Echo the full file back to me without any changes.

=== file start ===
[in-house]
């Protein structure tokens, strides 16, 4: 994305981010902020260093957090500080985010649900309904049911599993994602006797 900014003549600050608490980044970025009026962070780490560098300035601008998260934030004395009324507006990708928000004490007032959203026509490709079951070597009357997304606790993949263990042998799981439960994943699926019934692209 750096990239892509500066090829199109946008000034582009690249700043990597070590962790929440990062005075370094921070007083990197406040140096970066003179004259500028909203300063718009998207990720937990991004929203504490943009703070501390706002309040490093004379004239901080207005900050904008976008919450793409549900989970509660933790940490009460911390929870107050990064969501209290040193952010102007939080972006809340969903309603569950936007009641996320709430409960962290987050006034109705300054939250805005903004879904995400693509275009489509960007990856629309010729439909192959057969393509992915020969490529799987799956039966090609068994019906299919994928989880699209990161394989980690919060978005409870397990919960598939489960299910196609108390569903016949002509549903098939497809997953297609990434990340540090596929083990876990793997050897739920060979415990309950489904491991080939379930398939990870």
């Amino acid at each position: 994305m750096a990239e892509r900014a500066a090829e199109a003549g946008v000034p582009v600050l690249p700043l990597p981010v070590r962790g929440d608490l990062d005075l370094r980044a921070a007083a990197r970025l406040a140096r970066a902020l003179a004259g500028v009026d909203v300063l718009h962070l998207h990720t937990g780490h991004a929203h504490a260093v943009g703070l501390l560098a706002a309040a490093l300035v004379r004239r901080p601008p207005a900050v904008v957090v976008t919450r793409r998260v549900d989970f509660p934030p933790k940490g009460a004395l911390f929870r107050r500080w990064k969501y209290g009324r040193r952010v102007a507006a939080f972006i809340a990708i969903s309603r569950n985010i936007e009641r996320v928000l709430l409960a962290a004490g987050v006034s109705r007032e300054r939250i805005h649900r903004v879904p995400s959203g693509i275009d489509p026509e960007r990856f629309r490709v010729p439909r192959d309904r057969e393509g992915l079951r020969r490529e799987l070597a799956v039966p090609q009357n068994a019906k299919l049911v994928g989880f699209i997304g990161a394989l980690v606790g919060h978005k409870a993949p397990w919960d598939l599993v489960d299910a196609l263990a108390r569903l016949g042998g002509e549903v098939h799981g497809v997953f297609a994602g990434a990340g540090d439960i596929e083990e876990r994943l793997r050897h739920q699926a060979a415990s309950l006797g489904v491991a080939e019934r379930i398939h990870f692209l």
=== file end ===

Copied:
[in-house]
């Protein structure tokens, strides 16, 4: 994305981010902020260093957090500080985010649900309904049911599993994602006797 900014003549600050608490980044970025009026962070780490560098300035601008998260934030004395009324507006990708928000004490007032959203026509490709079951070597009357997304606790993949263990042998799981439960994943699926019934692209 750096990239892509500066090829199109946008000034582009690249700043990597070590962790929440990062005075370094921070007083990197406040140096970066003179004259500028909203300063718009998207990720937990991004929203504490943009703070501390706002309040490093004379004239901080207005900050904008976008919450793409549900989970509660933790940490009460911390929870107050990064969501209290040193952010102007939080972006809340969903309603569950936007009641996320709430409960962290987050006034109705300054939250805005903004879904995400693509275009489509960007990856629309010729439909192959057969393509992915020969490529799987799956039966090609068994019906299919994928989880699209990161394989980690919060978005409870397990919960598939489960299910196609108390569903016949002509549903098939497809997953297609990434990340540090596929083990876990793997050897739920060979415990309950489904491991080939379930398939990870």
């Amino acid at each position: 994305m750096a990239e892509r900014a500066a090829e199109a003549g946008v000034p582009v600050l690249p700043l990597p981010v070590r962790g929440d608490l990062d005075l370094r980044a921070a007083a990197r970025l406040a140096r970066a902020l003179a004259g500028v009026d909203v300063l718009h962070l998207h990720t937990g780490h991004a929203h504490a260093v943009g703070l501390l560098a706002a309040a490093l300035v004379r004239r901080p601008p207005a900050v904008v957090v976008t919450r793409r998260v549900d989970f509660p934030p933790k940490g009460a004395l911390f929870r107050r500080w990064k969501y209290g009324r040193r952010v102007a507006a939080f972006i809340a990708i969903s309603r569950n985010i936007e009641r996320v928000l709430l409960a962290a004490g987050v006034s109705r007032e300054r939250i805005h649900r903004v879904p995400s959203g693509i275009d489509p026509e960007r990856f629309r490709v010729p439909r192959d309904r057969e393509g992915l079951r020969r490529e799987l070597a799956v039966p090609q009357n068994a019906k299919l049911v994928g989880f699209i997304g990161a394989l980690v606790g919060h978005k409870a993949p397990w919960d598939l599993v489960d299910a196609l263990a108390r569903l016949g042998g002509e549903v098939h799981g497809v997953f297609a994602g990434a990340g540090d439960i596929e083990e876990r994943l793997r050897h739920q699926a060979a415990s309950l006797g489904v491991a080939e019934r379930i398939h990870f692209l």